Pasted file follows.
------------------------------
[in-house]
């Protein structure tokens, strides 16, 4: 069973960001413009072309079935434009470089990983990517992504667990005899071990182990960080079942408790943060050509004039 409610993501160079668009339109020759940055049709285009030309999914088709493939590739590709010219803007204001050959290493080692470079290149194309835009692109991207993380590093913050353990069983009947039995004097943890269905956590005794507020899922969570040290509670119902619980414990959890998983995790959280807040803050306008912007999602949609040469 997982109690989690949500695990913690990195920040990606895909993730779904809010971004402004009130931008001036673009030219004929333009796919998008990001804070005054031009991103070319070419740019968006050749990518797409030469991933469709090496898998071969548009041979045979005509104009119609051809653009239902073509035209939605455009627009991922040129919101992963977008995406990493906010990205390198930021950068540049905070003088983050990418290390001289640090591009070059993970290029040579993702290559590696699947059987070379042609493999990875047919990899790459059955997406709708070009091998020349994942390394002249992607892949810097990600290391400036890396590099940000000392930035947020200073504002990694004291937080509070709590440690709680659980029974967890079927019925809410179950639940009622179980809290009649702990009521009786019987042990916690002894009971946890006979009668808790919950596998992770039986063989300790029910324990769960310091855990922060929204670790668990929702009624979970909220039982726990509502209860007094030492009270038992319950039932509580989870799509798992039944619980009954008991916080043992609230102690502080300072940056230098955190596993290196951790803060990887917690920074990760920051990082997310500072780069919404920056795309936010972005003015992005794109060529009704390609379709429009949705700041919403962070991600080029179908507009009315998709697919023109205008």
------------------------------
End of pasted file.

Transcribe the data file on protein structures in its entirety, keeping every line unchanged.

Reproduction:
[in-house]
């Protein structure tokens, strides 16, 4: 069973960001413009072309079935434009470089990983990517992504667990005899071990182990960080079942408790943060050509004039 409610993501160079668009339109020759940055049709285009030309999914088709493939590739590709010219803007204001050959290493080692470079290149194309835009692109991207993380590093913050353990069983009947039995004097943890269905956590005794507020899922969570040290509670119902619980414990959890998983995790959280807040803050306008912007999602949609040469 997982109690989690949500695990913690990195920040990606895909993730779904809010971004402004009130931008001036673009030219004929333009796919998008990001804070005054031009991103070319070419740019968006050749990518797409030469991933469709090496898998071969548009041979045979005509104009119609051809653009239902073509035209939605455009627009991922040129919101992963977008995406990493906010990205390198930021950068540049905070003088983050990418290390001289640090591009070059993970290029040579993702290559590696699947059987070379042609493999990875047919990899790459059955997406709708070009091998020349994942390394002249992607892949810097990600290391400036890396590099940000000392930035947020200073504002990694004291937080509070709590440690709680659980029974967890079927019925809410179950639940009622179980809290009649702990009521009786019987042990916690002894009971946890006979009668808790919950596998992770039986063989300790029910324990769960310091855990922060929204670790668990929702009624979970909220039982726990509502209860007094030492009270038992319950039932509580989870799509798992039944619980009954008991916080043992609230102690502080300072940056230098955190596993290196951790803060990887917690920074990760920051990082997310500072780069919404920056795309936010972005003015992005794109060529009704390609379709429009949705700041919403962070991600080029179908507009009315998709697919023109205008």